The Global Youth Mobilization will be advocating to enable more young people to engage in decision-making in communities, address the digital divide and ensure all communities are connected, regardless of where they are in the world.

  • Education and skills development for the new normal – investment, innovation and prioritization for non-formal education and learning

The future has never been more uncertain for young people, especially when it comes to education and employment. This is particularly acute for the most marginalized and at risk in our societies. More than one billion students in almost every country have been impacted by school closures; 80 per cent of young women are worried about their future; and one in six young people worldwide have lost their jobs during the pandemic.[1]

Young people have adapted to the new normal and need to be ready for a new and ever-changing job market. However, education systems and institutions of learning at all levels remain behind the curve and are at risk of letting young people down because of a lack of support, investment and innovation. They must be supported to adapt quickly and work to address inequalities that are widening because of the pandemic.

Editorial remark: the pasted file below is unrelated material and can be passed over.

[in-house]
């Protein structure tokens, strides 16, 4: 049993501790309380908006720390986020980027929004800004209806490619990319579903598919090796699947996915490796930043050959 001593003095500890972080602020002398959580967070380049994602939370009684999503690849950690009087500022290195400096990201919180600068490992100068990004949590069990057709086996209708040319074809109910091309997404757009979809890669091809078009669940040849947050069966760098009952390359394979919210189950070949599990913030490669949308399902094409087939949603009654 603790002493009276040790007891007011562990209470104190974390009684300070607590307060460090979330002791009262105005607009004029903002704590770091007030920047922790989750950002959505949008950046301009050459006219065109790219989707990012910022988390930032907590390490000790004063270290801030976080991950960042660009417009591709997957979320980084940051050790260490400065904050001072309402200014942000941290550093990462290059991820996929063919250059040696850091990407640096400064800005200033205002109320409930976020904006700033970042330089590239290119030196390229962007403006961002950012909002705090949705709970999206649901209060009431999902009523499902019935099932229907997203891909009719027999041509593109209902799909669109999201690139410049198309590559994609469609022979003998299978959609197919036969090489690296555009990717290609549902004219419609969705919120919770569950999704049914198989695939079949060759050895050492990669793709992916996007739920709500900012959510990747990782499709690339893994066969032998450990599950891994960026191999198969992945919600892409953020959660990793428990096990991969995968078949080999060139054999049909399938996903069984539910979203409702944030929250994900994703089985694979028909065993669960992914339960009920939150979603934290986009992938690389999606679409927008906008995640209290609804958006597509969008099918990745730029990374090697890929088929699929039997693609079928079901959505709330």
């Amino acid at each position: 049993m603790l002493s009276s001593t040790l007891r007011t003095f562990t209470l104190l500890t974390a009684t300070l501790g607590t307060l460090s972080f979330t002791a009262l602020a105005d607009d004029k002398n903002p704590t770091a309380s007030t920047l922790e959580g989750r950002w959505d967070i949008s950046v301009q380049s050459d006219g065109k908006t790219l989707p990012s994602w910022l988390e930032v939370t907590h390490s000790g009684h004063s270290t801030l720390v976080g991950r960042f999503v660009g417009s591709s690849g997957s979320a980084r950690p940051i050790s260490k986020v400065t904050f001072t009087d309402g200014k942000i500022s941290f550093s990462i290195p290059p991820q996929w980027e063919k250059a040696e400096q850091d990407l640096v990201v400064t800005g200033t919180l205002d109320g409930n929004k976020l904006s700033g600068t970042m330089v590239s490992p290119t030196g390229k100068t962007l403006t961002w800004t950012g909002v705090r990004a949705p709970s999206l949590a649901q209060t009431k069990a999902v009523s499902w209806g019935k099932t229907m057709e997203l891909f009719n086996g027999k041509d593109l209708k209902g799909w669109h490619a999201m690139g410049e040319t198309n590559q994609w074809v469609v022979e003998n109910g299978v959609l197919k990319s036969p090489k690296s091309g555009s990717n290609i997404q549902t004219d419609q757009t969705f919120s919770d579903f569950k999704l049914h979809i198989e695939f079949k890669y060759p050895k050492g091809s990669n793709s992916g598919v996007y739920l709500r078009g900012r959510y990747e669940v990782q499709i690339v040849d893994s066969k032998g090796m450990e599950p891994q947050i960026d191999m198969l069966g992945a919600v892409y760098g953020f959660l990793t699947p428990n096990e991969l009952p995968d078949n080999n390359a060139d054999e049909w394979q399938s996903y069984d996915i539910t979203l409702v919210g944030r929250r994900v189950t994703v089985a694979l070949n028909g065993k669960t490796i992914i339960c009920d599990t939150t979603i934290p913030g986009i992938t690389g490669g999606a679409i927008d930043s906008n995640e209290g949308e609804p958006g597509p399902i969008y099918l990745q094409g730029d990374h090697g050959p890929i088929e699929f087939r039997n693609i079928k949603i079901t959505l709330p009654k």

The Global Youth Mobilization will seek to implement the commitments made by the Big 6 youth organizations in the Rio Declaration on Non-Formal Education and Learning. Specifically, we will champion the rights to non-formal education and learning, increased recognition, more innovative learning methods, increased investment, and stronger partnerships.

Governments and employers must invest in the education and skills that will prepare young people for the challenges of tomorrow.

  • Building back equally — vaccine equity for all

The Global Youth Mobilization will campaign to build back better from COVID-19 on young people’s terms, equally and fairly.